I am a modern grandmother. My granddaughter calls me “Baba Margaret” – and I fully expect the “Baba” (Russian for Grandma) will drop off in a few years. Like most grandmas, I’m busy these days. I manage two businesses and my granddaughter and I live in different countries and time zones.
I ran into a friend last week who introduced her son, saying, “Say hi to Kyle, brought to you by the Unified School District and Pepsi, the choice of a new generation.”
Well, not really, but, in the past few years, many school districts have signed multi-million dollar marketing and vending partnerships whereby the company becomes the schools’ exclusive provider of vending machines of water and fruit juice. The revenue is to be used to create sponsorships supporting sports and physical education. One can only hope.
Summer is my favorite time of the year. When the sun is warm and my granddaughter comes to visit, everything is right in the world. Like many grandparents, I believe that I have a role to play in helping her to see the world beyond an iPhone screen. I want her to experience all of the elements – earth, wind, water and fire. Here are a few of the ways that I hope to enjoy the season. I hope that you find these ideas useful as you are planning your own summer activities.
There is a dreamlike quality to becoming a grandmother. In 50 or 60 years of life you have started new careers, taken on new roles and learned all kinds of new skills. Easy peasy! If you want to be a teacher or doctor there are plenty of books to read. When you become a grandmother, you have 9 months to get used to your new role and have hardly any idea where to even start.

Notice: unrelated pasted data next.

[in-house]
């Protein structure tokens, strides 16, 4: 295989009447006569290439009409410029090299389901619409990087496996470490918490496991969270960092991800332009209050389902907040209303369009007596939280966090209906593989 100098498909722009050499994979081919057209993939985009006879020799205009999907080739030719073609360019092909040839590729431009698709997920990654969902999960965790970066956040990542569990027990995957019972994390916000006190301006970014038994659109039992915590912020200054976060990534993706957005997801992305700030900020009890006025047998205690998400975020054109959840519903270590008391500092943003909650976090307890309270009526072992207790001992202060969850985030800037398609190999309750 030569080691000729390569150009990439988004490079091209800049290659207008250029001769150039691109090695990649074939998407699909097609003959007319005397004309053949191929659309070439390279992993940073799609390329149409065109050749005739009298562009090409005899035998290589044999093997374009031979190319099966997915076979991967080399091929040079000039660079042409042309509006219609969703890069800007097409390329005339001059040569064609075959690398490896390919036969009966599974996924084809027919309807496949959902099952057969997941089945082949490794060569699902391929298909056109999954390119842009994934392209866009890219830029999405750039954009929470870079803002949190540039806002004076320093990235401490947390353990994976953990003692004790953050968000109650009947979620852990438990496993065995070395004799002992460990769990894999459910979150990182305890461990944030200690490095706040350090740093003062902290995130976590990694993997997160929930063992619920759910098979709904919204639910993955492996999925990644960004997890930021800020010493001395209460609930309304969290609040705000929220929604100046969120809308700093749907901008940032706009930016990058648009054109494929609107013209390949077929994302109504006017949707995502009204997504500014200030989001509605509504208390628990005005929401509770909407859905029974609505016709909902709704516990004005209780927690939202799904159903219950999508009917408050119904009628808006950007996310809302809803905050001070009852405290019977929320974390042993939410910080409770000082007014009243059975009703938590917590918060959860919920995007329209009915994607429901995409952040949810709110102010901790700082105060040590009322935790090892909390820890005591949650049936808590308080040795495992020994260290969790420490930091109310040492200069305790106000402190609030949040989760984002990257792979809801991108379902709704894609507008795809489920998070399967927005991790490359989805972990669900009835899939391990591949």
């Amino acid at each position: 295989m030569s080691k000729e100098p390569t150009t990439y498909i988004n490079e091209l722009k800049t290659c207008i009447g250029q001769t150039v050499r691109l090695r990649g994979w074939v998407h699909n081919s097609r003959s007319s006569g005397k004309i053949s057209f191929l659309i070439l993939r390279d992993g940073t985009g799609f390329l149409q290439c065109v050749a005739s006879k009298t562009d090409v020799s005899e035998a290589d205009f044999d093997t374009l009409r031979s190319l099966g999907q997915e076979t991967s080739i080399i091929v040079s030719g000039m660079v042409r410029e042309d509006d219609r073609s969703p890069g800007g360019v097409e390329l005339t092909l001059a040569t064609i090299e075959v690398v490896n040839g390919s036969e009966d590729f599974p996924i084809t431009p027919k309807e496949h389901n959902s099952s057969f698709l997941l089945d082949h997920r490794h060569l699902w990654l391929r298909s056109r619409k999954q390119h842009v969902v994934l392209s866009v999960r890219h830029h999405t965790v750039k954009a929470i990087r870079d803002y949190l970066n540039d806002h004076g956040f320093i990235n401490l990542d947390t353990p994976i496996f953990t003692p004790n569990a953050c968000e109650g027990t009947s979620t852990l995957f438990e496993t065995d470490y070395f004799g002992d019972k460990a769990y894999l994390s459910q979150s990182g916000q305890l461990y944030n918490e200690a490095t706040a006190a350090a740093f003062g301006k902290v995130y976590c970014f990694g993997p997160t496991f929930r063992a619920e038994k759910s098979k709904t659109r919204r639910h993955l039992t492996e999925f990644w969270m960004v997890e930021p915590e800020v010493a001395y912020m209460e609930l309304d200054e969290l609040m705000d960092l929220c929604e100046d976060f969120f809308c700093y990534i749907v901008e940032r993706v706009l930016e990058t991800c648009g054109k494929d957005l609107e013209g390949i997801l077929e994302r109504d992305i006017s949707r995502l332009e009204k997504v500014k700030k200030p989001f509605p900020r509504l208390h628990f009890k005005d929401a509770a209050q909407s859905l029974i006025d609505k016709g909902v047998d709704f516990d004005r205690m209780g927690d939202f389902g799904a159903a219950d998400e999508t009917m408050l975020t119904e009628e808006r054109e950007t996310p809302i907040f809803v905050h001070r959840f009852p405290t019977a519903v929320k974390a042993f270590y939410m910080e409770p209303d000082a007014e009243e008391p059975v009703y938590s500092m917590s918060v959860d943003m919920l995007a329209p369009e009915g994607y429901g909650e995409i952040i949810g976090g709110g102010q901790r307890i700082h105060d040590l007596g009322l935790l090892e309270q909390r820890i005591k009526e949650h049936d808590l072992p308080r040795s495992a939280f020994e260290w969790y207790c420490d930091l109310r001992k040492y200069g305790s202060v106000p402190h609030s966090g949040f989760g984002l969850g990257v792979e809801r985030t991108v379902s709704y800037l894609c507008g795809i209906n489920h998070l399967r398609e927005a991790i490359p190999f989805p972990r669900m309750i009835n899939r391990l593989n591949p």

There are certain holidays like Valentine’s Day that put the word “love” under a magnifying glass. We use this word to embody so many emotions, ranging from trust and appreciation to passion and desire. The words we use to describe love say a lot about how we view the connections between people.
When parents are unable to raise their children, grandparents often step in. In the U.S., there are millions of grandparents raising grandchildren. These families are often called “grandfamilies.” Of course raising your own grandchildren is not without it’s challenges, but, it can also be rewarding.
The relationship between mother-in-laws and daughter-in-laws is complicated. At its best, it can be like finding a long-lost daughter. At worst, it can be a center of tension for the entire family.
When you think about it, having a daughter-in-law is a beautiful thing. After all, this is the person that your son has chosen from the billions of women in the world. She is also the mother of your precious grandchildren. And, while this may be hard for many mothers to accept, she is now the center of your son’s life.
So, with so much riding on the mother-in-law to daughter-in-law relationship, why is it so hard to get right? Why do so many of us feel a sense of tension, or even outright hostility, from the most important woman in our son’s life?
Grandkids are a treasure for many women over 60 – but just as is the case with so many other aspects of our world and our new stage of life, many things are much different than previous generations might have expected.
The knowledge that the child you brought into this world is not only all grown up, but a parent, and that you are now a new grandma, is a scary prospect. You are excited and elated, but nervous and fearful all at the same time.